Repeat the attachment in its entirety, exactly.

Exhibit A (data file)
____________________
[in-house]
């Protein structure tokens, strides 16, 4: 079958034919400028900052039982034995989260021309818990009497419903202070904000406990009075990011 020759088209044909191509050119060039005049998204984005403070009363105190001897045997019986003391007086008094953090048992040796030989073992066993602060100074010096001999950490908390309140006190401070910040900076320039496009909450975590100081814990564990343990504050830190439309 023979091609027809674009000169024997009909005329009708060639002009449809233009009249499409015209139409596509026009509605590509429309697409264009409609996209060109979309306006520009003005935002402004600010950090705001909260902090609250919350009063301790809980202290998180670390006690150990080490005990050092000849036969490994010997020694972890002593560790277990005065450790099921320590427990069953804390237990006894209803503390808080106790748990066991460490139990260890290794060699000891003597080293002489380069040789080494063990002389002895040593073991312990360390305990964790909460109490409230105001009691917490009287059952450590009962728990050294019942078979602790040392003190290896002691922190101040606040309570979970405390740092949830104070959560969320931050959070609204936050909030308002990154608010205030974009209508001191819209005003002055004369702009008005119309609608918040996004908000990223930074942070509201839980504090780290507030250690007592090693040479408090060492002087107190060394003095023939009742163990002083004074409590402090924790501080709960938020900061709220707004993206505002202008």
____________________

[in-house]
């Protein structure tokens, strides 16, 4: 079958034919400028900052039982034995989260021309818990009497419903202070904000406990009075990011 020759088209044909191509050119060039005049998204984005403070009363105190001897045997019986003391007086008094953090048992040796030989073992066993602060100074010096001999950490908390309140006190401070910040900076320039496009909450975590100081814990564990343990504050830190439309 023979091609027809674009000169024997009909005329009708060639002009449809233009009249499409015209139409596509026009509605590509429309697409264009409609996209060109979309306006520009003005935002402004600010950090705001909260902090609250919350009063301790809980202290998180670390006690150990080490005990050092000849036969490994010997020694972890002593560790277990005065450790099921320590427990069953804390237990006894209803503390808080106790748990066991460490139990260890290794060699000891003597080293002489380069040789080494063990002389002895040593073991312990360390305990964790909460109490409230105001009691917490009287059952450590009962728990050294019942078979602790040392003190290896002691922190101040606040309570979970405390740092949830104070959560969320931050959070609204936050909030308002990154608010205030974009209508001191819209005003002055004369702009008005119309609608918040996004908000990223930074942070509201839980504090780290507030250690007592090693040479408090060492002087107190060394003095023939009742163990002083004074409590402090924790501080709960938020900061709220707004993206505002202008």